Hundreds Feast at Thanksgiving Events: “Convergence of That Community Spirit”
Tucked away in a corner booth, 10-year-old Braden Bard sunk his teeth into brownie while he waited for the rest of his food to arrive.
He sat with his mother, Victoria Bard, in Longmont’s Old Chicago restaurant on Thursday. The pair now live in Boulder, but they’ve been coming to the OUR Center Thanksgiving celebration in Longmont most years since Braden was a baby, and they don’t have any plans to stop.
Victoria Bard has turned to the OUR Center, which assists people who are experiencing homelessness or who have low incomes, in the past. Much of the past 10 years she’s spent dedicated to keeping Braden, who has cystic fibrosis, alive, she said. He wants to live to be 100, he said.
“This is still our community,” Victoria Bard said. ”... It’s the tradition, 10 years now.”
Hundreds of people converged in Longmont for the 31st annual celebration. Hundreds more enjoyed another feast at Boulder’s First Presbyterian Church .
In Longmont, some came with families, some came with friends, some came alone. They sat among strings of lights and cords of orange leaves, at tables decorated with baskets of gourds and vases of fresh flowers. The bar was stacked with dozens of pumpkin and pecan pies, and staff and volunteers took loaded plates to the tables.
For Merin Heckler, who opted for a second plate of food instead of a slice of pie, OUR Center is a refuge. She can be found there almost any weekday, she said. On Thursday, she reminisced about the Thanksgiving dinners her late granny, Narion, used to cook, but she was thankful for all that she’s found in OUR Center.
“You see friends. They can help with you problems. It just brings you out of yourself,” she said. “That’s what I like about it, more than anything. It brings you out of yourself. You don’t feel like you’re alone.”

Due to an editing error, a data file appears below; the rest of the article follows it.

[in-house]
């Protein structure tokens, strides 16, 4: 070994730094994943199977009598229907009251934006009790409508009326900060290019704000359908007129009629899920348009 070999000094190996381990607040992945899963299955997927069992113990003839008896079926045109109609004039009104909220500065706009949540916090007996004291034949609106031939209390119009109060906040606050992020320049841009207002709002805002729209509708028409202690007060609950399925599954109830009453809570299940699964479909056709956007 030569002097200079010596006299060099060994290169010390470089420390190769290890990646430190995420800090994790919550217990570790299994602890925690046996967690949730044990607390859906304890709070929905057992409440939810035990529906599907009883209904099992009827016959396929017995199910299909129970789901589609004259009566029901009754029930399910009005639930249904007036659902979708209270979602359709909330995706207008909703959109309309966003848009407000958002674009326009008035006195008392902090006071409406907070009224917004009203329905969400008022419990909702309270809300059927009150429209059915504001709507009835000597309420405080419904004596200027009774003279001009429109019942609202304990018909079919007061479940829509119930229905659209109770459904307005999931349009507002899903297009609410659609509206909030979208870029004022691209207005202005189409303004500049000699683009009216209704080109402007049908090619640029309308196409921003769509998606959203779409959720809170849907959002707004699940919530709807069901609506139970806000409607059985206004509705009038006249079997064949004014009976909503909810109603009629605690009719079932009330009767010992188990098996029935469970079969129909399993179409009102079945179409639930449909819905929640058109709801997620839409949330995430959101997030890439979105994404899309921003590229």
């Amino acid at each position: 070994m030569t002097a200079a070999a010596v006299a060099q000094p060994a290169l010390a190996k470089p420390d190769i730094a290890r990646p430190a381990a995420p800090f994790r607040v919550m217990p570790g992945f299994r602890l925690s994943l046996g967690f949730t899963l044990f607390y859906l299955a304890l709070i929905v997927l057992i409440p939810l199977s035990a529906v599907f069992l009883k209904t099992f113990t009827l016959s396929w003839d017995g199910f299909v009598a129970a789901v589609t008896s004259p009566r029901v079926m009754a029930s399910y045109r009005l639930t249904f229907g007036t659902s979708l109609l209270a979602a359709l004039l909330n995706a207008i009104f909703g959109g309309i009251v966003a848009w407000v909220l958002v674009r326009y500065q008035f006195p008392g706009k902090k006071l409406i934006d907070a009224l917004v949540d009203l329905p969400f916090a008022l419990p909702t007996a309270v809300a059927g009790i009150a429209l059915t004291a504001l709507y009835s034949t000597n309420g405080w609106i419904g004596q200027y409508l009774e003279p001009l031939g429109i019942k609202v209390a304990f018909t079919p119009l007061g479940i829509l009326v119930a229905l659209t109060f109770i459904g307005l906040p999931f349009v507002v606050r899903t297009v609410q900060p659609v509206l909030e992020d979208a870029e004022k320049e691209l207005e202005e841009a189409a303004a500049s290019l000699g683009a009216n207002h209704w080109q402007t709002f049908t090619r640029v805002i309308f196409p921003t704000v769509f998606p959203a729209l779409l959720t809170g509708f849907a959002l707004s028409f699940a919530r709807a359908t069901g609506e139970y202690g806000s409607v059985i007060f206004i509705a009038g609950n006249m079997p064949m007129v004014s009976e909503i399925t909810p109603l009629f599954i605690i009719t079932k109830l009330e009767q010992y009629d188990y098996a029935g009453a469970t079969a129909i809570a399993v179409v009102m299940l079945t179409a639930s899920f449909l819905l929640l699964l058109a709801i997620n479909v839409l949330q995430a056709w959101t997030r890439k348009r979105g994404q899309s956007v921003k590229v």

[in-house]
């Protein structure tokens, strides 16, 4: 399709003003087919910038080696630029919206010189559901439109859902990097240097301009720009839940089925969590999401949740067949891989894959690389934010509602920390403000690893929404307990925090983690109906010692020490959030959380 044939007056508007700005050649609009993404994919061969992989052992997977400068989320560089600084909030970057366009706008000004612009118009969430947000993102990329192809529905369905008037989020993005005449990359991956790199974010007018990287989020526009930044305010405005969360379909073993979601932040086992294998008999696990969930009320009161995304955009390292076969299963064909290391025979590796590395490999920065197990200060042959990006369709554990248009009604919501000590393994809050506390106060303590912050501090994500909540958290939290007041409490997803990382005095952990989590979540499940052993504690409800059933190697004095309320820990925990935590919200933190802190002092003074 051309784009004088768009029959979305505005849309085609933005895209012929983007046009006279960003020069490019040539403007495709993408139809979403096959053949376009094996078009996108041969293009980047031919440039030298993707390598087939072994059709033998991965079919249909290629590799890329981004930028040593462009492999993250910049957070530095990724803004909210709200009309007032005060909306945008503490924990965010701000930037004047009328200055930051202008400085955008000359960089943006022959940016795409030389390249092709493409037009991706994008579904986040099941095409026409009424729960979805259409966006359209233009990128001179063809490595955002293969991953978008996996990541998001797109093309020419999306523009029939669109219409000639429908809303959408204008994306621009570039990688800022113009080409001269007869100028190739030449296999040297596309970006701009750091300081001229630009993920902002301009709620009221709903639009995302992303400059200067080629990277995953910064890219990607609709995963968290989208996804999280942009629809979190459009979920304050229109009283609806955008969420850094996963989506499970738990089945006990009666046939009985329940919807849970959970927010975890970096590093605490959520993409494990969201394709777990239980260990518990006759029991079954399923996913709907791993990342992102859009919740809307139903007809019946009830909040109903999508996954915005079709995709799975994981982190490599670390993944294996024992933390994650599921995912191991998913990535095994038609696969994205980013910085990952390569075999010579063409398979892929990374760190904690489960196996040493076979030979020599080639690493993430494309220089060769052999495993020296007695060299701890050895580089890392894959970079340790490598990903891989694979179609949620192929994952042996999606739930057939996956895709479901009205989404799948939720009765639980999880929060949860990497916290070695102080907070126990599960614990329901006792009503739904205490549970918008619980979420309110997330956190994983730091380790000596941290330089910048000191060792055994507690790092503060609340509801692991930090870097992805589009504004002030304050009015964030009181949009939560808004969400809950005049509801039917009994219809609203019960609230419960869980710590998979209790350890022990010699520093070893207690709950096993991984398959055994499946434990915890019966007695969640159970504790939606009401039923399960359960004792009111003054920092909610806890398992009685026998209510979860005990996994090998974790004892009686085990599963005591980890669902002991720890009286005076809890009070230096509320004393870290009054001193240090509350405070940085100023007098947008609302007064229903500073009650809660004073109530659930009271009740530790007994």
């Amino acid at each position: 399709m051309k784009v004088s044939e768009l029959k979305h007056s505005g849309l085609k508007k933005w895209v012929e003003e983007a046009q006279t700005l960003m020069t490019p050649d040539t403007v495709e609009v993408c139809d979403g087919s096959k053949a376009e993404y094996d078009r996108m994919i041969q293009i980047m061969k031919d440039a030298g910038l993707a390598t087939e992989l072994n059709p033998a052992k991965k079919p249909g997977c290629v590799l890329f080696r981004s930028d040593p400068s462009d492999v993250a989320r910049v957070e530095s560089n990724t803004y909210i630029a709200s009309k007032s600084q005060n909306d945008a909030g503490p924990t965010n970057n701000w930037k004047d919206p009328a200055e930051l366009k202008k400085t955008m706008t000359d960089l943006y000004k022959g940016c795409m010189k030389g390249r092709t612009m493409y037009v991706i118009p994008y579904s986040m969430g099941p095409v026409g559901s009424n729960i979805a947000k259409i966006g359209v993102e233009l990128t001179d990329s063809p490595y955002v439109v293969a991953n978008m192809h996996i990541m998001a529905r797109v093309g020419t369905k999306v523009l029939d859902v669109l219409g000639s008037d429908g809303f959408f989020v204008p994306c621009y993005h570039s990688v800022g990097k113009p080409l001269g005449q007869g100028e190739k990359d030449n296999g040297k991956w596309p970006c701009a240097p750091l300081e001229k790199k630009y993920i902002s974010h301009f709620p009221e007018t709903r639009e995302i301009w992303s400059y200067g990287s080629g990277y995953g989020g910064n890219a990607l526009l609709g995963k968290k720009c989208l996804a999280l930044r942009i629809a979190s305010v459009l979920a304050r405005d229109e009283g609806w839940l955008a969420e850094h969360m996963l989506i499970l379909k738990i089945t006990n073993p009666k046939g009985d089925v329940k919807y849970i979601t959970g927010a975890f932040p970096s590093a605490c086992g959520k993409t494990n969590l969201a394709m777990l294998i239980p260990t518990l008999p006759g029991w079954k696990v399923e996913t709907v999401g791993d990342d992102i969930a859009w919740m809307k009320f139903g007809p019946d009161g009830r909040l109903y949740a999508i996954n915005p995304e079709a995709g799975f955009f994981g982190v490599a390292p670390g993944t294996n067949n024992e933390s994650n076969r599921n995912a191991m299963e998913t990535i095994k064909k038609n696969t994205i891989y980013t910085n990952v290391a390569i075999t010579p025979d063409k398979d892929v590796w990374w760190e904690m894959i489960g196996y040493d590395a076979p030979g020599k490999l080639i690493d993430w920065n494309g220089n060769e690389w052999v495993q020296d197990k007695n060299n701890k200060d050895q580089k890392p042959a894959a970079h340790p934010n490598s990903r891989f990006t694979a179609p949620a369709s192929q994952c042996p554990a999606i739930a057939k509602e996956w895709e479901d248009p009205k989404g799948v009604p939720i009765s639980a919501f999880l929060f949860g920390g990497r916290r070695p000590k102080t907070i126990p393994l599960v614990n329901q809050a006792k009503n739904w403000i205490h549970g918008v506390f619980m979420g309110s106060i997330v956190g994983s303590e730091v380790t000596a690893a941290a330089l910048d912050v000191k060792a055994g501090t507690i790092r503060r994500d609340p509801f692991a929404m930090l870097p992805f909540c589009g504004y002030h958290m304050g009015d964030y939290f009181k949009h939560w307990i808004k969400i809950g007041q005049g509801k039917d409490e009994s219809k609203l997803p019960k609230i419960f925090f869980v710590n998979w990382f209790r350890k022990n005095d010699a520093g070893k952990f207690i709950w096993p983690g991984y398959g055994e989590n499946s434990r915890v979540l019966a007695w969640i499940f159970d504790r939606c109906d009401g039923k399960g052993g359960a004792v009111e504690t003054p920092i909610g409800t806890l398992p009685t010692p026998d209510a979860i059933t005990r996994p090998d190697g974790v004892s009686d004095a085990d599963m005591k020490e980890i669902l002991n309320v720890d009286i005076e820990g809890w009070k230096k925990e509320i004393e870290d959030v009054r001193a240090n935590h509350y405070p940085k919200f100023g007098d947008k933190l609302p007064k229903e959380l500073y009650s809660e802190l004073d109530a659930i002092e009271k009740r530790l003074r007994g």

At a nearby table, Brian Haire and Dalia Romero shared a meal with their children, 10-year-old Juliet Haire and 4-year-old Sean Haire. Then, the parents accompanied their children to the event’s craft area.
Haire said the food was delicious, and he translated from Spanish for Romero, who said was thankful for the people who donated their time and resources to make the day happen.
Juliet made a bracelet with beads that read in block letters “BFF - JULIANA” to gift to her best friend. Sean donned a bracelet with his own name on it.
Juliet said she loves Thanksgiving, in part because of the gravy her grandmother makes when she’s not out of town.
“I’m thankful for playing games with my dad,” Sean chimed in.
Jay Nelson, Old Chicago’s general manager, said the restaurant stocked enough food for 700 people, including about 100 turkeys, courtesy of Craftworks Foundation, a charitable arm of Old Chicago’s parent company.
Edwina Salazar, OUR Center’s executive director, said the partnership between OUR Center and Old Chicago, in its 13th year, is an easy one. The event takes less preparation now because everybody knows what to do.
“I think this is the event with the most community spirit,” Salazar said. “We have the convergence of a business that wants to partner and help people; the OUR center, a nonprofit; and community volunteers. It’s a convergence of that community spirit — people coming together and being in an atmosphere of positivity and celebrating and being in gratitude.”
Cassa Niedringhaus: 303-473-1106, firstname.lastname@example.org